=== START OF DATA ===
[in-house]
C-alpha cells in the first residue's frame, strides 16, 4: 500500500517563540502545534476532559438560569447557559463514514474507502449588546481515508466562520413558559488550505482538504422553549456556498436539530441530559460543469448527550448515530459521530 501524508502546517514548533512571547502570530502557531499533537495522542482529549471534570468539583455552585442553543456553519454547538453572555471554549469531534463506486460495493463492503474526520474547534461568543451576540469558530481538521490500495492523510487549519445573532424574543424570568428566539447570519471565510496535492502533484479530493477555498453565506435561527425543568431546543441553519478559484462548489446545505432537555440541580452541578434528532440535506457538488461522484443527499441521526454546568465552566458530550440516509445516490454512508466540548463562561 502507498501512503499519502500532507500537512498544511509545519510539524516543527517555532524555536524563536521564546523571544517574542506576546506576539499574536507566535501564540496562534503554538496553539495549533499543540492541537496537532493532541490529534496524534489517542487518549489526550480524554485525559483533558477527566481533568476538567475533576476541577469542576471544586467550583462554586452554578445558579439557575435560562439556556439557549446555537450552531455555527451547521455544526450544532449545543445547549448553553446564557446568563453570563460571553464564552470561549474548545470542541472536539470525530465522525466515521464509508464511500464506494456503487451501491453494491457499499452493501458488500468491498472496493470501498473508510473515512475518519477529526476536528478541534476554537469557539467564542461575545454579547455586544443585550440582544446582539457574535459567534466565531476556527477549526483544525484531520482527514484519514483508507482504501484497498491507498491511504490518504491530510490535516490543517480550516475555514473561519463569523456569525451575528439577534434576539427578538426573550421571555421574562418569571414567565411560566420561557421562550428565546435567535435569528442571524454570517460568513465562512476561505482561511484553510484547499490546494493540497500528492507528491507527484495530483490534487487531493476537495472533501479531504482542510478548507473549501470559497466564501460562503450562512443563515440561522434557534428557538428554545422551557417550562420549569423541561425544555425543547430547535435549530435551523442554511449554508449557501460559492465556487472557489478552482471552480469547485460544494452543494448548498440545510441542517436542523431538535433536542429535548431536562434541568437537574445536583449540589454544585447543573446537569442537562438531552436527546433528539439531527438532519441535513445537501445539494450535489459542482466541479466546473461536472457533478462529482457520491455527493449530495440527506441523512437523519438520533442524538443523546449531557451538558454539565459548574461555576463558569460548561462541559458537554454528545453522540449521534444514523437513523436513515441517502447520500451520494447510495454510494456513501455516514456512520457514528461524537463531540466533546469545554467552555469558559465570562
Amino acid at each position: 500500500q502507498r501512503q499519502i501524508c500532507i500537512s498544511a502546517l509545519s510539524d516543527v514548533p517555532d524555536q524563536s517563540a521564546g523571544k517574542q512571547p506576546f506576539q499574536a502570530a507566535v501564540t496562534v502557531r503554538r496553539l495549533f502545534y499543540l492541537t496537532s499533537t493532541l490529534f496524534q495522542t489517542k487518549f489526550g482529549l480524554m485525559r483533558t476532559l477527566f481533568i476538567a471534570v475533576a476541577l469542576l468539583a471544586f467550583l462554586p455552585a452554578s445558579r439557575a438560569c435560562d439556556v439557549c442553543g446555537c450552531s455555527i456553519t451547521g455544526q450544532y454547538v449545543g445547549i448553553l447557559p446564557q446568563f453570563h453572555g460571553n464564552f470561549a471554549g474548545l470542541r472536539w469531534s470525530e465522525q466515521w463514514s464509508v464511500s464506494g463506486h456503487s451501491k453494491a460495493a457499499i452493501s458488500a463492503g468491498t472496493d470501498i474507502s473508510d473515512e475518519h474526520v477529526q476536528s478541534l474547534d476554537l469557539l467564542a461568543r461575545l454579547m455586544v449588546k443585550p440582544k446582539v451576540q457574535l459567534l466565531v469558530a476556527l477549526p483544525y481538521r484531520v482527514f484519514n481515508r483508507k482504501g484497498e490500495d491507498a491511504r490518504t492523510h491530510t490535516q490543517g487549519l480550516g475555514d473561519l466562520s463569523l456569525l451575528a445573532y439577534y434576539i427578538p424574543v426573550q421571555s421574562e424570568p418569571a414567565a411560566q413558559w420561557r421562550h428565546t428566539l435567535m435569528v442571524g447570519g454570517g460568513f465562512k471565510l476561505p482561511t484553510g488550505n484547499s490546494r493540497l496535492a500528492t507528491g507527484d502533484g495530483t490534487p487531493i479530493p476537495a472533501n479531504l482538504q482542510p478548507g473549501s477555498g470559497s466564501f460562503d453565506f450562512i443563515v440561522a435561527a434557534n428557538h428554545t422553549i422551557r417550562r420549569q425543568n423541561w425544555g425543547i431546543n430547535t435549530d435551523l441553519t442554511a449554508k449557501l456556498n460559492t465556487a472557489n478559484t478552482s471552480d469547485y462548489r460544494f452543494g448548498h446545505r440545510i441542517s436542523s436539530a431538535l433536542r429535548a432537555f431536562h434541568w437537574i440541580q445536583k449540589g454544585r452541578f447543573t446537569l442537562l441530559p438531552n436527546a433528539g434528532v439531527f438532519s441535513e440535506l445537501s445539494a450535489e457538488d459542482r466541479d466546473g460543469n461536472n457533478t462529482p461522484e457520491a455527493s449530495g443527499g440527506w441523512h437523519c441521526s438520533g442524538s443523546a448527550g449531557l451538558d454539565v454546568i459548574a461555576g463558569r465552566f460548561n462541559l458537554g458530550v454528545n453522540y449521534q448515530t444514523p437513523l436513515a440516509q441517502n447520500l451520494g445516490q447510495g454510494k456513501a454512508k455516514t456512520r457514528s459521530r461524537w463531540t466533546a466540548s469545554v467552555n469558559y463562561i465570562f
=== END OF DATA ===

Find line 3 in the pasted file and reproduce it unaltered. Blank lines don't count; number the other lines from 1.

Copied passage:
Amino acid at each position: 500500500q502507498r501512503q499519502i501524508c500532507i500537512s498544511a502546517l509545519s510539524d516543527v514548533p517555532d524555536q524563536s517563540a521564546g523571544k517574542q512571547p506576546f506576539q499574536a502570530a507566535v501564540t496562534v502557531r503554538r496553539l495549533f502545534y499543540l492541537t496537532s499533537t493532541l490529534f496524534q495522542t489517542k487518549f489526550g482529549l480524554m485525559r483533558t476532559l477527566f481533568i476538567a471534570v475533576a476541577l469542576l468539583a471544586f467550583l462554586p455552585a452554578s445558579r439557575a438560569c435560562d439556556v439557549c442553543g446555537c450552531s455555527i456553519t451547521g455544526q450544532y454547538v449545543g445547549i448553553l447557559p446564557q446568563f453570563h453572555g460571553n464564552f470561549a471554549g474548545l470542541r472536539w469531534s470525530e465522525q466515521w463514514s464509508v464511500s464506494g463506486h456503487s451501491k453494491a460495493a457499499i452493501s458488500a463492503g468491498t472496493d470501498i474507502s473508510d473515512e475518519h474526520v477529526q476536528s478541534l474547534d476554537l469557539l467564542a461568543r461575545l454579547m455586544v449588546k443585550p440582544k446582539v451576540q457574535l459567534l466565531v469558530a476556527l477549526p483544525y481538521r484531520v482527514f484519514n481515508r483508507k482504501g484497498e490500495d491507498a491511504r490518504t492523510h491530510t490535516q490543517g487549519l480550516g475555514d473561519l466562520s463569523l456569525l451575528a445573532y439577534y434576539i427578538p424574543v426573550q421571555s421574562e424570568p418569571a414567565a411560566q413558559w420561557r421562550h428565546t428566539l435567535m435569528v442571524g447570519g454570517g460568513f465562512k471565510l476561505p482561511t484553510g488550505n484547499s490546494r493540497l496535492a500528492t507528491g507527484d502533484g495530483t490534487p487531493i479530493p476537495a472533501n479531504l482538504q482542510p478548507g473549501s477555498g470559497s466564501f460562503d453565506f450562512i443563515v440561522a435561527a434557534n428557538h428554545t422553549i422551557r417550562r420549569q425543568n423541561w425544555g425543547i431546543n430547535t435549530d435551523l441553519t442554511a449554508k449557501l456556498n460559492t465556487a472557489n478559484t478552482s471552480d469547485y462548489r460544494f452543494g448548498h446545505r440545510i441542517s436542523s436539530a431538535l433536542r429535548a432537555f431536562h434541568w437537574i440541580q445536583k449540589g454544585r452541578f447543573t446537569l442537562l441530559p438531552n436527546a433528539g434528532v439531527f438532519s441535513e440535506l445537501s445539494a450535489e457538488d459542482r466541479d466546473g460543469n461536472n457533478t462529482p461522484e457520491a455527493s449530495g443527499g440527506w441523512h437523519c441521526s438520533g442524538s443523546a448527550g449531557l451538558d454539565v454546568i459548574a461555576g463558569r465552566f460548561n462541559l458537554g458530550v454528545n453522540y449521534q448515530t444514523p437513523l436513515a440516509q441517502n447520500l451520494g445516490q447510495g454510494k456513501a454512508k455516514t456512520r457514528s459521530r461524537w463531540t466533546a466540548s469545554v467552555n469558559y463562561i465570562f